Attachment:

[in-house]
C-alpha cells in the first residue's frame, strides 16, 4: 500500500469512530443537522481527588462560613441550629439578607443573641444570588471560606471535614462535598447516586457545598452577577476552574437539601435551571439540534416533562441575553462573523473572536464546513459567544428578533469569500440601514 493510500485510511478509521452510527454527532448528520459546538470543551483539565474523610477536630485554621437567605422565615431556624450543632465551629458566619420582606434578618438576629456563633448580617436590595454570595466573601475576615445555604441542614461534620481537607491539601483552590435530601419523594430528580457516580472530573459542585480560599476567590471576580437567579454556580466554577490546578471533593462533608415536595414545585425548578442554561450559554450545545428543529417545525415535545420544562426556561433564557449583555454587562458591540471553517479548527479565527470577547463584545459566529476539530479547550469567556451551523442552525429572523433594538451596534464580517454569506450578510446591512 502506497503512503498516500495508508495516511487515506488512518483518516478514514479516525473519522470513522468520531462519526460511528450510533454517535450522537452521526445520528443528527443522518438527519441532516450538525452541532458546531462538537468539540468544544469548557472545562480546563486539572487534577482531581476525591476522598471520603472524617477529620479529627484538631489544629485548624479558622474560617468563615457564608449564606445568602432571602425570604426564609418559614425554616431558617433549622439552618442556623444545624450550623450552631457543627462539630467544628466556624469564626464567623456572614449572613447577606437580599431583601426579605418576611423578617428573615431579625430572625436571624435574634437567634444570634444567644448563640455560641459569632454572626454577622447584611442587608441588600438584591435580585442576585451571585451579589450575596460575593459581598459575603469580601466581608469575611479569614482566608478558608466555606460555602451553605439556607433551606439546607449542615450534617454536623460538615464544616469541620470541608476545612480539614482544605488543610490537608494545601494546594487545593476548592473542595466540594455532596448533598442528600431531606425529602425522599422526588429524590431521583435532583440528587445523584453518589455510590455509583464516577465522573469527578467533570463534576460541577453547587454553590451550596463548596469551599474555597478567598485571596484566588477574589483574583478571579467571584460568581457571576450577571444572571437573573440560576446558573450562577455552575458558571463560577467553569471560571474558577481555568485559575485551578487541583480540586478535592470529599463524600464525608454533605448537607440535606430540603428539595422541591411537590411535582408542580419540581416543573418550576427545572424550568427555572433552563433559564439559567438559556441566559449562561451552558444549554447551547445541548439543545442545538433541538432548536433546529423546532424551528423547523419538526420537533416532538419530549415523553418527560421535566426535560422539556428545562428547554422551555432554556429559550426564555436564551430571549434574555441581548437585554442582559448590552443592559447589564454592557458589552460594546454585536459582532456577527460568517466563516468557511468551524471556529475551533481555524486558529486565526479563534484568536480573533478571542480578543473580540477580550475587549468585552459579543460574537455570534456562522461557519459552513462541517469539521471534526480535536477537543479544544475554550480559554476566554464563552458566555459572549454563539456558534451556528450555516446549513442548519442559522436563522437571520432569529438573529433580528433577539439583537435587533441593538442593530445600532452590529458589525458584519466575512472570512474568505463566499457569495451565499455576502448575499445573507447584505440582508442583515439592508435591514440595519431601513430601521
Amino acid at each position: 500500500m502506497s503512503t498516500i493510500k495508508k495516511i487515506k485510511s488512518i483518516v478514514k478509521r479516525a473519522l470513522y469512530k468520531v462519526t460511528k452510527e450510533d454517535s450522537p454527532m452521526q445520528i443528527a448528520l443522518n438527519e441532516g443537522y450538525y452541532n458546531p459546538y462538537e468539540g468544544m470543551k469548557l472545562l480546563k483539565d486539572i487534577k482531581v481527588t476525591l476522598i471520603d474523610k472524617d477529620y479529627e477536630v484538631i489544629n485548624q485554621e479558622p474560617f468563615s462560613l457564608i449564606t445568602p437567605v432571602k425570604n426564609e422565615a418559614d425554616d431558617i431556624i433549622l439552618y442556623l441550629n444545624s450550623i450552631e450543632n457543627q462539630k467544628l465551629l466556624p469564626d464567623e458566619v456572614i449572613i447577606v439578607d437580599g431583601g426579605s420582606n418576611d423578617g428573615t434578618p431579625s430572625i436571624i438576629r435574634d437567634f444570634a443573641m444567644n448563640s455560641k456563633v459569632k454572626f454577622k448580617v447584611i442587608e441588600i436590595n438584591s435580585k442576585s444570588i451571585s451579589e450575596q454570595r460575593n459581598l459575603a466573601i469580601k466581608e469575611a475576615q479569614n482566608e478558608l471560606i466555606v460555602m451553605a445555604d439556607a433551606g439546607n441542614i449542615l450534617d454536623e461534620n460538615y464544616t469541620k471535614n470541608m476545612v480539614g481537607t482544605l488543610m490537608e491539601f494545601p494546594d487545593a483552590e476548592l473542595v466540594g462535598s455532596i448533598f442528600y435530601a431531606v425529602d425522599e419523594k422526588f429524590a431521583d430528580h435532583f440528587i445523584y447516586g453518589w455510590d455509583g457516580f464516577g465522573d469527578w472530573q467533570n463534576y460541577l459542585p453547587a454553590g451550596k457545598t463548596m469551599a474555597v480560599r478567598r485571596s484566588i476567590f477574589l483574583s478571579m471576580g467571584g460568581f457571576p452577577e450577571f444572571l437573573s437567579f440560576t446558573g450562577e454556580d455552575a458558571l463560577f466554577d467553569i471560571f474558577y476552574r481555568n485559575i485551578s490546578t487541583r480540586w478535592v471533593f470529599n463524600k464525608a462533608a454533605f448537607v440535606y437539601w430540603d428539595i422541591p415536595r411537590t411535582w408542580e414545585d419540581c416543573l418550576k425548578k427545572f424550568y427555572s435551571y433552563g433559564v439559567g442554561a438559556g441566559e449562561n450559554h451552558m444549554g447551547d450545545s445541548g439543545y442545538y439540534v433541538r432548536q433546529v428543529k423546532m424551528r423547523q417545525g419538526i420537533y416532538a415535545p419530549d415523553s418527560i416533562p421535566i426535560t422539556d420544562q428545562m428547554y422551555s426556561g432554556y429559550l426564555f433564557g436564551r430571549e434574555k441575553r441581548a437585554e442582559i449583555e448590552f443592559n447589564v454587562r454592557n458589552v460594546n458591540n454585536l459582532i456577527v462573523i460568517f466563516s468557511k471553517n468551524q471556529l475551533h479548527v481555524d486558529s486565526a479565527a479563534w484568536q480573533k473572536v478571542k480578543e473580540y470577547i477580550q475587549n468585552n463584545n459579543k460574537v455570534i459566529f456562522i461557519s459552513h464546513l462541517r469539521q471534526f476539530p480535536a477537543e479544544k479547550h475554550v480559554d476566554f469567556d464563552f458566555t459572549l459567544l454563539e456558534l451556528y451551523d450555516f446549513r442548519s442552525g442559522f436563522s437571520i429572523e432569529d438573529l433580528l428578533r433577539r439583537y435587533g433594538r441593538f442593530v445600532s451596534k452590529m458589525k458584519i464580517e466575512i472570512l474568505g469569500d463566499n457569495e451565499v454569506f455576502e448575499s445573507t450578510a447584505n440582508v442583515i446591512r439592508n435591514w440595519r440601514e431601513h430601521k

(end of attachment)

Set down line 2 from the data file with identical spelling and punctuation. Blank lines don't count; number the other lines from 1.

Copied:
C-alpha cells in the first residue's frame, strides 16, 4: 500500500469512530443537522481527588462560613441550629439578607443573641444570588471560606471535614462535598447516586457545598452577577476552574437539601435551571439540534416533562441575553462573523473572536464546513459567544428578533469569500440601514 493510500485510511478509521452510527454527532448528520459546538470543551483539565474523610477536630485554621437567605422565615431556624450543632465551629458566619420582606434578618438576629456563633448580617436590595454570595466573601475576615445555604441542614461534620481537607491539601483552590435530601419523594430528580457516580472530573459542585480560599476567590471576580437567579454556580466554577490546578471533593462533608415536595414545585425548578442554561450559554450545545428543529417545525415535545420544562426556561433564557449583555454587562458591540471553517479548527479565527470577547463584545459566529476539530479547550469567556451551523442552525429572523433594538451596534464580517454569506450578510446591512 502506497503512503498516500495508508495516511487515506488512518483518516478514514479516525473519522470513522468520531462519526460511528450510533454517535450522537452521526445520528443528527443522518438527519441532516450538525452541532458546531462538537468539540468544544469548557472545562480546563486539572487534577482531581476525591476522598471520603472524617477529620479529627484538631489544629485548624479558622474560617468563615457564608449564606445568602432571602425570604426564609418559614425554616431558617433549622439552618442556623444545624450550623450552631457543627462539630467544628466556624469564626464567623456572614449572613447577606437580599431583601426579605418576611423578617428573615431579625430572625436571624435574634437567634444570634444567644448563640455560641459569632454572626454577622447584611442587608441588600438584591435580585442576585451571585451579589450575596460575593459581598459575603469580601466581608469575611479569614482566608478558608466555606460555602451553605439556607433551606439546607449542615450534617454536623460538615464544616469541620470541608476545612480539614482544605488543610490537608494545601494546594487545593476548592473542595466540594455532596448533598442528600431531606425529602425522599422526588429524590431521583435532583440528587445523584453518589455510590455509583464516577465522573469527578467533570463534576460541577453547587454553590451550596463548596469551599474555597478567598485571596484566588477574589483574583478571579467571584460568581457571576450577571444572571437573573440560576446558573450562577455552575458558571463560577467553569471560571474558577481555568485559575485551578487541583480540586478535592470529599463524600464525608454533605448537607440535606430540603428539595422541591411537590411535582408542580419540581416543573418550576427545572424550568427555572433552563433559564439559567438559556441566559449562561451552558444549554447551547445541548439543545442545538433541538432548536433546529423546532424551528423547523419538526420537533416532538419530549415523553418527560421535566426535560422539556428545562428547554422551555432554556429559550426564555436564551430571549434574555441581548437585554442582559448590552443592559447589564454592557458589552460594546454585536459582532456577527460568517466563516468557511468551524471556529475551533481555524486558529486565526479563534484568536480573533478571542480578543473580540477580550475587549468585552459579543460574537455570534456562522461557519459552513462541517469539521471534526480535536477537543479544544475554550480559554476566554464563552458566555459572549454563539456558534451556528450555516446549513442548519442559522436563522437571520432569529438573529433580528433577539439583537435587533441593538442593530445600532452590529458589525458584519466575512472570512474568505463566499457569495451565499455576502448575499445573507447584505440582508442583515439592508435591514440595519431601513430601521